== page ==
The Influence of Parents' Religiosity or Spirituality on Decision Making for Their Critically Ill Child: An Integrative Review

Melissa Kurtz Uveges, Jill B. Hamilton, Kelli Depriest, Renee Boss, Pamela S. Hinds, Marie T. Nolan

Research output: Contribution to journalReview article


Background: Religion and/or spirituality are important values for many parents of critically ill children; however, how religion and/or spirituality may influence which treatments parents accept or decline for their child, or how they respond to significant events during their child's illness treatment, remains unclear. Objective: To summarize the literature related to the influence of parents' religiosity or spirituality on decision making for their critically ill child. Design: Integrative review, using the Whittemore and Knafl approach. Setting/Subjects: Data were collected from studies identified through PubMed, Cumulative Index to Nursing and Allied Health Literature (CINAHL plus), Embase, Scopus, and PsychInfo. Databases were searched to identify literature published between 1996 and 2016. Results: Twenty-four articles of variable methodological quality met inclusion criteria. Analysis generated three themes: parents' religiosity or spirituality as (1) guidance during decision making, (2) comfort and support during the decision-making process, and (3) a source of meaning, purpose, and connectedness in the experience of decision making. Conclusion: This review suggests that parents' religiosity and/or spirituality is an important and primarily positive influence on their decision making for a critically ill child.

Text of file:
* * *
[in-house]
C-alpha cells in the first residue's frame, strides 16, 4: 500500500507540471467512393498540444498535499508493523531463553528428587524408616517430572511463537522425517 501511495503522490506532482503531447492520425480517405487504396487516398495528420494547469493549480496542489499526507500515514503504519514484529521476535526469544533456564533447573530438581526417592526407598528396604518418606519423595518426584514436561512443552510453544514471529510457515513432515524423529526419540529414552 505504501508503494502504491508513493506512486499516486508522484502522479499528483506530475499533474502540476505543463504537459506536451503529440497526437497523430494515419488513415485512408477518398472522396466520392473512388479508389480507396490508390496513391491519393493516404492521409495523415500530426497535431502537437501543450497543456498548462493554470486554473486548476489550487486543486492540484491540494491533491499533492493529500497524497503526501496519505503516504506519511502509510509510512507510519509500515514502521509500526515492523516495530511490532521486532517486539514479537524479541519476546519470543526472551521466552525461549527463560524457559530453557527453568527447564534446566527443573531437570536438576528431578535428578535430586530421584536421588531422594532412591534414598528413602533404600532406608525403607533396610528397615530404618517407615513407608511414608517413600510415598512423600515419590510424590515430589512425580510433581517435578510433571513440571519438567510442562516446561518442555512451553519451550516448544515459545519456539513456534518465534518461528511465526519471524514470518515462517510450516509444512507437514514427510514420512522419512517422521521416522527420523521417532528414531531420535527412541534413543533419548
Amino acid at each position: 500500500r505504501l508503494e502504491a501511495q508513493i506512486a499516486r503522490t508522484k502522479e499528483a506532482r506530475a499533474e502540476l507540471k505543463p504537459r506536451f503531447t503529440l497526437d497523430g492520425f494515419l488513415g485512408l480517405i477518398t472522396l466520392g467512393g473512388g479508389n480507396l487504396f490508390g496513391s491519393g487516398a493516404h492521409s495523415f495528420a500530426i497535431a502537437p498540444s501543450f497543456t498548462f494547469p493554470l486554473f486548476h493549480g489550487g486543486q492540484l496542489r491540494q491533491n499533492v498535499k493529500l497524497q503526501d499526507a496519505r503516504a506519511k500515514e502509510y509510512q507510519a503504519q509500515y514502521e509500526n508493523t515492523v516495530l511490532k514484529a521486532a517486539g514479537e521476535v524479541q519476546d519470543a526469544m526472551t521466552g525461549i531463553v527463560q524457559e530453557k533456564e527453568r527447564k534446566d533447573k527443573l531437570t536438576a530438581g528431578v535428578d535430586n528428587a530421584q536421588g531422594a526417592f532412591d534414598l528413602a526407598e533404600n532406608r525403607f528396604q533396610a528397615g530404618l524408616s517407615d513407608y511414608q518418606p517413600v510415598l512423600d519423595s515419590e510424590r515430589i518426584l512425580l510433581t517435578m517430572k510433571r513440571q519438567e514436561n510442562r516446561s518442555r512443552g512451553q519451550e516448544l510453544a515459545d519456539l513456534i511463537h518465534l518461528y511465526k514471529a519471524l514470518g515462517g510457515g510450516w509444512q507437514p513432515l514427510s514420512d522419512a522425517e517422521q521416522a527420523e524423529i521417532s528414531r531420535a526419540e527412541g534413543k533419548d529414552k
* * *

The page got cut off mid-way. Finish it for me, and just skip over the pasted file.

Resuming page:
Original languageEnglish (US)
Pages (from-to)1455-1467
Number of pages13
JournalJournal of palliative medicine
Issue number11
StatePublished - Nov 2019



  • decision making
  • integrative review
  • intensive/critical care
  • spirituality

ASJC Scopus subject areas

  • Nursing(all)
  • Anesthesiology and Pain Medicine

Cite this